Delaware officials are planning for rising sea levels – and they now want citizens input.
"Today we're hear to talk about greasing the wheel, or maybe I should say waxing the surfboard," said Susan Love, planner for the Department of Natural Resources and Environmental Control's Delaware Coastal programs. "We want to make sure everything is in place when we make some very important decisions about sea level rise."
The Sea Level Rise Advisory Committee has met for about three years working on a Sea level Rise Adaptation Plan. Periodic sessions have been held to garner public reaction to the plan – the latest was Feb. 13 at Cape Henlopen High School.
State statistics show sea level rise in Delaware has increased 13 inches over the past 100 years. Worst-case scenario estimates put that number much higher – potentially 5 feet – over the course of the next 100 years.
"The problem in the Mid-Atlantic region is twice what it is elsewhere in the world," said Love, citing a combination of rising sea level and sinking ground mass in Delaware as the cause.
Amidst the information displays manned by DNREC employees, residents were asked to share their ideas on how governments can better coordinate information, increase public awareness and what kinds of public policy are needed.
About 100 people attended the first of two sessions, held in the high school cafeteria and auditorium. Gerald and Marjorie Egger of Millville are new residents who came from the Midwest. Now the couple live 2 1/2 miles from Bethany Beach and half a mile from the bay. Sea level rise isn't an issue in the Midwest, so the couple attended the hearing to learn more about it, Gerald said.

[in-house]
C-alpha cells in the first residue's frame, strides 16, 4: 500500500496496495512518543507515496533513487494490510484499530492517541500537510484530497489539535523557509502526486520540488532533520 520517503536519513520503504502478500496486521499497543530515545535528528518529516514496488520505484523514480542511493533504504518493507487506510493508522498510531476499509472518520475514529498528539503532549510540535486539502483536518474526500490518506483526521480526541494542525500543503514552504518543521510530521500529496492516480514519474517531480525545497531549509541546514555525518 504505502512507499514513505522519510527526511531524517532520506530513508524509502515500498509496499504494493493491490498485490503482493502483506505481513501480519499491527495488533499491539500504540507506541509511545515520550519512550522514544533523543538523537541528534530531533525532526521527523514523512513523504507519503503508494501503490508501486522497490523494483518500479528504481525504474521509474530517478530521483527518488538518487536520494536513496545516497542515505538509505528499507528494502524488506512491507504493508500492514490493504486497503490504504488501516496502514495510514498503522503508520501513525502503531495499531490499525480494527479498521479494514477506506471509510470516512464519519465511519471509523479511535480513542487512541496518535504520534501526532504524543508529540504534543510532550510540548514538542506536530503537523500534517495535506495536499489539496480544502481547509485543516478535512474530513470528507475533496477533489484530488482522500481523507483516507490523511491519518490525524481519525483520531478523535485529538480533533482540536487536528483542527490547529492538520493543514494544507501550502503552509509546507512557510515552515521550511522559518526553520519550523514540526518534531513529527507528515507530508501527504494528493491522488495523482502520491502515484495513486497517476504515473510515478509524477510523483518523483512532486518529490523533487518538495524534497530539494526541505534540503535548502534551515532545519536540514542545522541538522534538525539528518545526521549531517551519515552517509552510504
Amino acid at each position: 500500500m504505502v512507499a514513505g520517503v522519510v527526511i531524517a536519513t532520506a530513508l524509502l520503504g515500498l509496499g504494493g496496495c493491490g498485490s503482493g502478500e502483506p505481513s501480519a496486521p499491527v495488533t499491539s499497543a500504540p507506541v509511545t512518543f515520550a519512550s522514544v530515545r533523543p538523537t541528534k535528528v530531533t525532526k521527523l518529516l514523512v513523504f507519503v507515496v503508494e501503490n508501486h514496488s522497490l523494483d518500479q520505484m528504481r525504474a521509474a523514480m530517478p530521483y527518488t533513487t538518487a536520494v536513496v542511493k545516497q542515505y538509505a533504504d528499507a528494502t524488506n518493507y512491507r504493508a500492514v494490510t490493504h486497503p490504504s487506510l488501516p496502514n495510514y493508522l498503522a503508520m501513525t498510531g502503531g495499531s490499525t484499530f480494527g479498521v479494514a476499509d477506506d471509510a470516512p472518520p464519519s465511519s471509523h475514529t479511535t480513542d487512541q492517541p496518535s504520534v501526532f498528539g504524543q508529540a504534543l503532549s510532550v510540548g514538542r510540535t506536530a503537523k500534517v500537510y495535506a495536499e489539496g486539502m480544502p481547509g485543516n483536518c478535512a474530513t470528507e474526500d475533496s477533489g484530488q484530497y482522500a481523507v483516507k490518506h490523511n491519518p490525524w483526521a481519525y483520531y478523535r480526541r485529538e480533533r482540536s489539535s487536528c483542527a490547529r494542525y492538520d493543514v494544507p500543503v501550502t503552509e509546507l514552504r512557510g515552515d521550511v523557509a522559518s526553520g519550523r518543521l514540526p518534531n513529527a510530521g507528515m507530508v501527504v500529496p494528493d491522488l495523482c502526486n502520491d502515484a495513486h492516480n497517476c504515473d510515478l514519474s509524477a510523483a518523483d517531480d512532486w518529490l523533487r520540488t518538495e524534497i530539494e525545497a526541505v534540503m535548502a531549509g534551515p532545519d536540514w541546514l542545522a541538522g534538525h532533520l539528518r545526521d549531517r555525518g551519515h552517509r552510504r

A series of retention ponds in their development appears to be working to keep properties dry, Marjorie said.
"We haven't had any problems yet, but I hope it stays that way," she said.
A list of 61 options presented were intended to help Delaware prepare for sea level rise, said Bob Scarborough of DNREC's coastal program.
"They're options that people and communities can do," he said.
Some would come with big price tags, others with controversy.
One that did not appear to sit well with property owners would require disclosure of sea level rise to future buyers.
"That is going to affect a homeowner's ability to sell their home," said Joan DeCandia of Rehoboth Beach. "It's predicted to happen 80 years from now, and a seller would have to put that in the sale."
Big budget changes that would require government action include infrastructure improvements for roads, railways and other structures in areas flagged for sea level rise. An option to buy farmland in areas that could eventually sink underwater would also cost money, Scarborough said. Changes in land-use policy to include areas affected by future sea level rise were offered for counties and municipalities to use in their comprehensive plans.
Short run options aimed at improving septic systems in areas at risk for sea level rise, which could help remove nutrients from area waterways as well. State officials point to failing septic systems as the root cause of increased levels of nitrogen and phosophorus in the Inland Bays – increases often witnessed after major storms, they say.
Love said public comment on the options presented will be used as the committee prepares its final document. Love said she hopes the committee finishes the Sea Level Rise Adaptation Plan this summer. It will then be presented to DNREC Secretary Collin O'Mara and the state legislature.